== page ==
The trademark HERO is well-known and enjoys goodwill and reputation of international character through publicity, dissemination of knowledge and information about the mark and products and services traded. The Complainant has, since its incorporation, spent millions of dollars on the publicity of their goods and sales promotion activities. As a result of such expenditure in terms of time, money and effort, the mark HERO today has become synonymous with the products and services of the Complainant.
The Respondent herein has registered the disputed domain name <herohousingfinance.com>.
The Respondent has no rights or legitimate interests in the disputed domain name. The registration and use of the disputed domain name by the Respondent confuses the public to believe that he is associated with the Complainant in some manner, and such use violates the Complainant’s trademark rights.
The disputed domain name <herohousingfinance.com> is similar to the Complainant’s trademark as the disputed domain name encapsulates the entire trademark HERO of the Complainant within its domain name in addition to incorporating the corporate name of group company Hero Housing Finance Limited. Adoption of the trademark in the disputed domain name is likely to lead the public to believe that the Complainant is connected with it. The Complainant requests the transfer of the disputed domain name.
The Respondent had sent an email on October 20, 2017 to the Center stating that the disputed domain name belongs to him and he will renew the same. But he did not file a Response to the (allegations made in the) Complaint.
6. Discussion and Findings
As per paragraph 5(e) of the Rules where a respondent does not submit a response, in the absence of exceptional circumstances, the panel may decide the dispute based upon the Complaint. The Panel does not find any exceptional circumstances in this case preventing it from determining the dispute based upon the Complaint, notwithstanding the failure of the Respondent to file a response. As per paragraph 14(b) of the Rules, where a party does not comply with any provision of the Rules, the Panel is to draw such inferences there from as it considers appropriate. It remains incumbent on the Complainant to make out its case in all respects under paragraph 4(a) of the Policy, which sets out the three elements that must be present for the proceeding to be brought against the Respondent, which the Complainant must prove to obtain a requested remedy. It provides as follows:
“4(a). Applicable Disputes. You are required to submit to a mandatory administrative proceeding in the event that a third party (a “complainant”) asserts to the applicable Provider, in compliance with the Rules of Procedure, that
(i) your domain name is identical or confusingly similar to a trademark or service mark in which the complainant has rights; and
(ii) you have no rights or legitimate interests in respect of the domain name; and
(iii) your domain name has been registered and is being used in bad faith.
In the administrative proceeding, the complainant must prove that each of these three elements are present.”
The Panel will address the three aspects of the Policy listed above.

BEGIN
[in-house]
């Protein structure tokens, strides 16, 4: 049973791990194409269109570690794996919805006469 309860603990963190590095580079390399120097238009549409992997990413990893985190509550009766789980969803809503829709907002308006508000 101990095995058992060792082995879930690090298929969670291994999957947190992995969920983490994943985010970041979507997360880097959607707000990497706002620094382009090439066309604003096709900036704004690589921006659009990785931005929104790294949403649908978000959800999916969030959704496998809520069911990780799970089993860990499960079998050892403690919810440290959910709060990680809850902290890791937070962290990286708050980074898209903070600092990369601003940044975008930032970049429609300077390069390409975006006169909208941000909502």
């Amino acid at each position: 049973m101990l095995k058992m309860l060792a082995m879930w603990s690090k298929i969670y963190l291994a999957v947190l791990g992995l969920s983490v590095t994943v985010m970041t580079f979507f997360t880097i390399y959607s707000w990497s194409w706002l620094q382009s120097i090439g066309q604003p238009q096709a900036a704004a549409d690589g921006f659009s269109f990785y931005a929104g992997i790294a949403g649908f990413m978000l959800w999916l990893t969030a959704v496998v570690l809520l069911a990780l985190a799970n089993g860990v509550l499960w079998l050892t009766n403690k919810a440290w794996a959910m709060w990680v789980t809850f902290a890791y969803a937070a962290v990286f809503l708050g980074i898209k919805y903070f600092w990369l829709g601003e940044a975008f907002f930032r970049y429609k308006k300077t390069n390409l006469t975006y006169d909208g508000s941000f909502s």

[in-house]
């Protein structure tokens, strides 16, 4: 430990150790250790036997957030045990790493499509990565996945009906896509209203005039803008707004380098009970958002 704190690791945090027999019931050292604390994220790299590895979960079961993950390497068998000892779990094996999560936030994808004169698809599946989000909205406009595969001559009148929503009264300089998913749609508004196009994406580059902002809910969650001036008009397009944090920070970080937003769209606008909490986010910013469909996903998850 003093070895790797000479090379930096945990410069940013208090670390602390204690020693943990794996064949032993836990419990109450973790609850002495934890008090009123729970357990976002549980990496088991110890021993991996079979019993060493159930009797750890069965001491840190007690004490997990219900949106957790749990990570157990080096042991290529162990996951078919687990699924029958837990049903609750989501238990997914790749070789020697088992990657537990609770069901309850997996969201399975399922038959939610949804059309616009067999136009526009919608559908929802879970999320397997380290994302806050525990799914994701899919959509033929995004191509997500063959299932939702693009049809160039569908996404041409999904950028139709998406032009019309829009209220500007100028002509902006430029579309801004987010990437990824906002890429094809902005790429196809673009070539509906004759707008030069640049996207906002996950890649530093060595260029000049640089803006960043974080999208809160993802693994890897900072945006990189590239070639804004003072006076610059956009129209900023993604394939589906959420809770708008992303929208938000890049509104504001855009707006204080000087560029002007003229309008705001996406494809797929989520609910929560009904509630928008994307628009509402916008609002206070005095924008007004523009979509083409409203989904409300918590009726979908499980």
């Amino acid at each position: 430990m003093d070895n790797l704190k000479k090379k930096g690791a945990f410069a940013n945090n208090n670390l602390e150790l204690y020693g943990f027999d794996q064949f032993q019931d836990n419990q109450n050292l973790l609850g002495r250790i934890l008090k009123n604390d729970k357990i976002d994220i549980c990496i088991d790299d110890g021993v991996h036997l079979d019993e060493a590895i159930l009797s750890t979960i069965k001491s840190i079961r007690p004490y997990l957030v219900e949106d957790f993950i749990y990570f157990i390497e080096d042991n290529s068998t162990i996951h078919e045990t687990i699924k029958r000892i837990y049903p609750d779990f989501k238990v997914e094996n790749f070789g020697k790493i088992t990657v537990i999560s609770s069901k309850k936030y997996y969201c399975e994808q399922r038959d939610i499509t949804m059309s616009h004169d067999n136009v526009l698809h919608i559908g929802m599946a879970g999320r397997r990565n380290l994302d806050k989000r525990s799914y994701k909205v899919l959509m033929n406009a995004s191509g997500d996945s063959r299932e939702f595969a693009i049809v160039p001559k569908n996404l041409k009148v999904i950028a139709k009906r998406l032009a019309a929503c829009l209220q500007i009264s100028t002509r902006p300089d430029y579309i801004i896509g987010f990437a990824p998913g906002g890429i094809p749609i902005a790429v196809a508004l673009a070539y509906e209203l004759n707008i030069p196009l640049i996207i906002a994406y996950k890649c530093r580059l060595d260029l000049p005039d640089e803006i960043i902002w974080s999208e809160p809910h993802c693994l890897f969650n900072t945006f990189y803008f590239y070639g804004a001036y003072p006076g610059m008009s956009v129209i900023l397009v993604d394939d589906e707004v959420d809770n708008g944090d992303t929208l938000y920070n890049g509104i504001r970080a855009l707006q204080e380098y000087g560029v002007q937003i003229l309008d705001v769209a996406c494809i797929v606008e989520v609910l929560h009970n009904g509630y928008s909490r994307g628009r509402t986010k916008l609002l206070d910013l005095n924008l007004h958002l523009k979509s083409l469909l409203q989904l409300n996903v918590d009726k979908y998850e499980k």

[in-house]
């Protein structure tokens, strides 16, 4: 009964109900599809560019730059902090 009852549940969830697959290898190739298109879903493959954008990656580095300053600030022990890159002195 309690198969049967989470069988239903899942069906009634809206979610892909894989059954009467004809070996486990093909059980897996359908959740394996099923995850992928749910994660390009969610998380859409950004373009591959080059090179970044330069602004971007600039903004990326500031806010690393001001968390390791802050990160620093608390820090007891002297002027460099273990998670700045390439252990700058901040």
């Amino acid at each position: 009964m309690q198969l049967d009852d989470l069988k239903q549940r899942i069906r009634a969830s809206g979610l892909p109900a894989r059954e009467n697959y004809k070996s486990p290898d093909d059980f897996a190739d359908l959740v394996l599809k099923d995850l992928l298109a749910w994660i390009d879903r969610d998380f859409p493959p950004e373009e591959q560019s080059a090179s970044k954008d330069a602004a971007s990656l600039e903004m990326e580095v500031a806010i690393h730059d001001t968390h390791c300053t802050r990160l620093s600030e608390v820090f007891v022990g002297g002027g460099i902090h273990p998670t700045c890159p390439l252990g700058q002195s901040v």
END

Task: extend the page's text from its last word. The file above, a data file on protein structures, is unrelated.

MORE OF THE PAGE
A. Identical or Confusingly Similar
The Complainant has produced registration certificates granted by the Registrar of Trade Marks, in its favour in respect of the trademark HERO, including Indian Trademark No. 235780, with an application date of June 13, 1966 and with a trademark certificate dated May 15, 1970, and Trademark No. 605247, with an application date of August 26, 1993 and with a trademark certificate dated January 17, 2005. The WIPO Overview of WIPO Panel Views on Selected UDRP Questions, Third Edition (“WIPO Overview 3.0”) section 1.7 provides the consensus view of panelists: “While each case is judged on its own merits, in cases where a domain name incorporates the entirety of a trademark, or where at least a dominant feature of the relevant mark is recognizable in the domain name, the domain name will normally be considered confusingly similar to that mark for purposes of UDRP standing.”
The Respondent has registered the disputed domain name <herohousingfinance.com> wholly incorporating the Complainant’s trademark HERO and also the corporate name of one of the Complainant’s group companies, Hero Housing Finance Limited, which the Panel finds is sufficient to establish confusing similarity for the purpose of the Policy.
The Panel finds that the disputed domain name <herohousingfinance.com> is confusingly similar to the trademark HERO.
B. Rights or Legitimate Interests
The Complainant has the burden of establishing that the Respondent has no rights or legitimate interests in the disputed domain name <herohousingfinance.com>. Nevertheless, it is well settled that the Complainant needs only to make out a prima facie case, after which the burden of production shifts to the Respondent to rebut such prima facie case by demonstrating rights or legitimate interests in the disputed domain name.
The Respondent has registered the disputed domain name consisting of the trademark HERO. The Complainant and its group companies had been using the trademark for a long time. The Complainant has not authorized or permitted the Respondent to use the trademark HERO.